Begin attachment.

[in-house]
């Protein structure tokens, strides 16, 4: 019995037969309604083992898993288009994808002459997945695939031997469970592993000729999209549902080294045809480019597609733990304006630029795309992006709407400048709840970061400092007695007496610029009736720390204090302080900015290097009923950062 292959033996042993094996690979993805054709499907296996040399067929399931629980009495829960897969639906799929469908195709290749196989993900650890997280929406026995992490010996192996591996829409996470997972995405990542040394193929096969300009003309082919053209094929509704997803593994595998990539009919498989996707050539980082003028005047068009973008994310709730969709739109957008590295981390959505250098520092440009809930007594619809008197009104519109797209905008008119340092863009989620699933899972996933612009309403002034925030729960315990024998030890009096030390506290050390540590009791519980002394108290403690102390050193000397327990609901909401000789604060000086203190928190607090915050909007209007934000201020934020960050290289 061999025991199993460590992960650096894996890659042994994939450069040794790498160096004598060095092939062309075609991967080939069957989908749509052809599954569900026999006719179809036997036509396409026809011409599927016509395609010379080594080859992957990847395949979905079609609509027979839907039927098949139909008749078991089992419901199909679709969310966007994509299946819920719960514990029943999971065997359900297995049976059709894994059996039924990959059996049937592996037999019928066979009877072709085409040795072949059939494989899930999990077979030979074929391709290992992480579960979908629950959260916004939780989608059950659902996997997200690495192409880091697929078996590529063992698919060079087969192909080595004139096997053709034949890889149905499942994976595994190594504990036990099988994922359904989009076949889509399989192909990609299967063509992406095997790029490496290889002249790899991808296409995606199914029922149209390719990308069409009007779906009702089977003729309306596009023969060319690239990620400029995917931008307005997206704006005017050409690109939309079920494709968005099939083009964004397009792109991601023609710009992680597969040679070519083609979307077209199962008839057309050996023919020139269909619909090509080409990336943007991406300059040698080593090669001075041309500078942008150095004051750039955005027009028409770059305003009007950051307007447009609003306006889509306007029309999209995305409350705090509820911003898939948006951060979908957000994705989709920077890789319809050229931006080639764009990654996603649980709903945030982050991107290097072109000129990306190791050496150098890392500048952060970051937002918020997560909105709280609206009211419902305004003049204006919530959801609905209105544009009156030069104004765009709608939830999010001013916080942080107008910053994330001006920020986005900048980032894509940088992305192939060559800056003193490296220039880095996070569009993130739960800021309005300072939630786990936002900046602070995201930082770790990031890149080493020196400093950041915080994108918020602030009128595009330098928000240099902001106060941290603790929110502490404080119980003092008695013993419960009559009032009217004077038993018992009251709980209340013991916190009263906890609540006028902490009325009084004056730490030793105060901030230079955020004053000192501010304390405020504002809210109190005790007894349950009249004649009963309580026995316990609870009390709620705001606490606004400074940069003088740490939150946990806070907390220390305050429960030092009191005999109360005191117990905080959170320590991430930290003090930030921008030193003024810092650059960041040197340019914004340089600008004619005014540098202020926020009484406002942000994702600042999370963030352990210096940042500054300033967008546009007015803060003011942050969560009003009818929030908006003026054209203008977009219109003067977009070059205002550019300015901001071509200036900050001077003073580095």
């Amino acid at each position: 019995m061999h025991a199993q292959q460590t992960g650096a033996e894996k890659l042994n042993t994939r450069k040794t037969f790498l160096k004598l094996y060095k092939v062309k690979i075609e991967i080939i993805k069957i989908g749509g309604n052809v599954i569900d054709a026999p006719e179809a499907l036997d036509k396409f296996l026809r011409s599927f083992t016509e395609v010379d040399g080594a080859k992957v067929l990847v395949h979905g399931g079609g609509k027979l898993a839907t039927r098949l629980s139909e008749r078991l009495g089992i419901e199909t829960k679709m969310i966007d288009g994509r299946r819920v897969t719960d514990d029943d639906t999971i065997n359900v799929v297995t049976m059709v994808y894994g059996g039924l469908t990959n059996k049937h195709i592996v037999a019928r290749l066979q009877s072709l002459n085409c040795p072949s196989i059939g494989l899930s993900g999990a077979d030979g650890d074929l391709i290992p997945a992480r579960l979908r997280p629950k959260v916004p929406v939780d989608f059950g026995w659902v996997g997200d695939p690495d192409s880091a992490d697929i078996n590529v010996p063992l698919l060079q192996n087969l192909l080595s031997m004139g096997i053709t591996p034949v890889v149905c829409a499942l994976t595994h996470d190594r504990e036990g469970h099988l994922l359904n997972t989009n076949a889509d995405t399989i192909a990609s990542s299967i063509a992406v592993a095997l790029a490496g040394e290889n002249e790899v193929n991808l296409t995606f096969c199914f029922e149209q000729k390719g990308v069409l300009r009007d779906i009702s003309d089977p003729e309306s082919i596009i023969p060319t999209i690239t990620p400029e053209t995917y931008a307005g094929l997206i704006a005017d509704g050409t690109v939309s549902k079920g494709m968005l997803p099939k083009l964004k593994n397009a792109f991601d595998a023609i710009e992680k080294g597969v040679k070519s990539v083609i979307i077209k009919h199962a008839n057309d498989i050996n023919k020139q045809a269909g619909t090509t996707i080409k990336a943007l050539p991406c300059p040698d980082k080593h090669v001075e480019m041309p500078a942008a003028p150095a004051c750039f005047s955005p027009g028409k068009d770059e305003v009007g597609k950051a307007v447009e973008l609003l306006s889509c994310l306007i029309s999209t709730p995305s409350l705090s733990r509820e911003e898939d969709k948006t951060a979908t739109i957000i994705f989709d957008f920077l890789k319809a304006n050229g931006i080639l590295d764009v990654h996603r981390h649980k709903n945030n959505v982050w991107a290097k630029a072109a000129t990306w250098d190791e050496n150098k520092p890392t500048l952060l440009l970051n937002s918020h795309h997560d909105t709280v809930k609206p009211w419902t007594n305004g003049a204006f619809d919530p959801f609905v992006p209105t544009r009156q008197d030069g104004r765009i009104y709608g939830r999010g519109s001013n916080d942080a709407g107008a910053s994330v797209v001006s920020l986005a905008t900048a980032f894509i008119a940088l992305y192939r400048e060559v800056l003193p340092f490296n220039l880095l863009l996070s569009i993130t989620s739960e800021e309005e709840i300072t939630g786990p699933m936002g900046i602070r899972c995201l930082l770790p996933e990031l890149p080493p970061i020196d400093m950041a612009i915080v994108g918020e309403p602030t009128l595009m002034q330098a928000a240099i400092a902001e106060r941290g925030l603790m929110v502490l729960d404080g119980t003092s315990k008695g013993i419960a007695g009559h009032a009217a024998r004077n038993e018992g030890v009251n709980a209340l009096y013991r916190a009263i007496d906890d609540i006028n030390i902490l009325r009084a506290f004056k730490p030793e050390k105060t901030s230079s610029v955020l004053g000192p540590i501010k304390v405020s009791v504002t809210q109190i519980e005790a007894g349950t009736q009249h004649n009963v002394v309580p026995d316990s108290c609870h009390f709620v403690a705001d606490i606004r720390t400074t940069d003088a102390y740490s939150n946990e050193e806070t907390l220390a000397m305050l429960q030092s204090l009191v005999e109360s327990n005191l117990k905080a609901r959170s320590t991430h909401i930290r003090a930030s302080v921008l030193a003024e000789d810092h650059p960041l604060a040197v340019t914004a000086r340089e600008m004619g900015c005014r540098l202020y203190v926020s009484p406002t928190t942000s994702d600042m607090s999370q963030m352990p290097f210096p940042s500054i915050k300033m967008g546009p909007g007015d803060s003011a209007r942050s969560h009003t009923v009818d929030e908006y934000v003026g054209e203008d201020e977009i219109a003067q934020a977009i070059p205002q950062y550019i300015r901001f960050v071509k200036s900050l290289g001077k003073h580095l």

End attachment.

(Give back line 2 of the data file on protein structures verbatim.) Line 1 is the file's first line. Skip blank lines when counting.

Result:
């Protein structure tokens, strides 16, 4: 019995037969309604083992898993288009994808002459997945695939031997469970592993000729999209549902080294045809480019597609733990304006630029795309992006709407400048709840970061400092007695007496610029009736720390204090302080900015290097009923950062 292959033996042993094996690979993805054709499907296996040399067929399931629980009495829960897969639906799929469908195709290749196989993900650890997280929406026995992490010996192996591996829409996470997972995405990542040394193929096969300009003309082919053209094929509704997803593994595998990539009919498989996707050539980082003028005047068009973008994310709730969709739109957008590295981390959505250098520092440009809930007594619809008197009104519109797209905008008119340092863009989620699933899972996933612009309403002034925030729960315990024998030890009096030390506290050390540590009791519980002394108290403690102390050193000397327990609901909401000789604060000086203190928190607090915050909007209007934000201020934020960050290289 061999025991199993460590992960650096894996890659042994994939450069040794790498160096004598060095092939062309075609991967080939069957989908749509052809599954569900026999006719179809036997036509396409026809011409599927016509395609010379080594080859992957990847395949979905079609609509027979839907039927098949139909008749078991089992419901199909679709969310966007994509299946819920719960514990029943999971065997359900297995049976059709894994059996039924990959059996049937592996037999019928066979009877072709085409040795072949059939494989899930999990077979030979074929391709290992992480579960979908629950959260916004939780989608059950659902996997997200690495192409880091697929078996590529063992698919060079087969192909080595004139096997053709034949890889149905499942994976595994190594504990036990099988994922359904989009076949889509399989192909990609299967063509992406095997790029490496290889002249790899991808296409995606199914029922149209390719990308069409009007779906009702089977003729309306596009023969060319690239990620400029995917931008307005997206704006005017050409690109939309079920494709968005099939083009964004397009792109991601023609710009992680597969040679070519083609979307077209199962008839057309050996023919020139269909619909090509080409990336943007991406300059040698080593090669001075041309500078942008150095004051750039955005027009028409770059305003009007950051307007447009609003306006889509306007029309999209995305409350705090509820911003898939948006951060979908957000994705989709920077890789319809050229931006080639764009990654996603649980709903945030982050991107290097072109000129990306190791050496150098890392500048952060970051937002918020997560909105709280609206009211419902305004003049204006919530959801609905209105544009009156030069104004765009709608939830999010001013916080942080107008910053994330001006920020986005900048980032894509940088992305192939060559800056003193490296220039880095996070569009993130739960800021309005300072939630786990936002900046602070995201930082770790990031890149080493020196400093950041915080994108918020602030009128595009330098928000240099902001106060941290603790929110502490404080119980003092008695013993419960009559009032009217004077038993018992009251709980209340013991916190009263906890609540006028902490009325009084004056730490030793105060901030230079955020004053000192501010304390405020504002809210109190005790007894349950009249004649009963309580026995316990609870009390709620705001606490606004400074940069003088740490939150946990806070907390220390305050429960030092009191005999109360005191117990905080959170320590991430930290003090930030921008030193003024810092650059960041040197340019914004340089600008004619005014540098202020926020009484406002942000994702600042999370963030352990210096940042500054300033967008546009007015803060003011942050969560009003009818929030908006003026054209203008977009219109003067977009070059205002550019300015901001071509200036900050001077003073580095």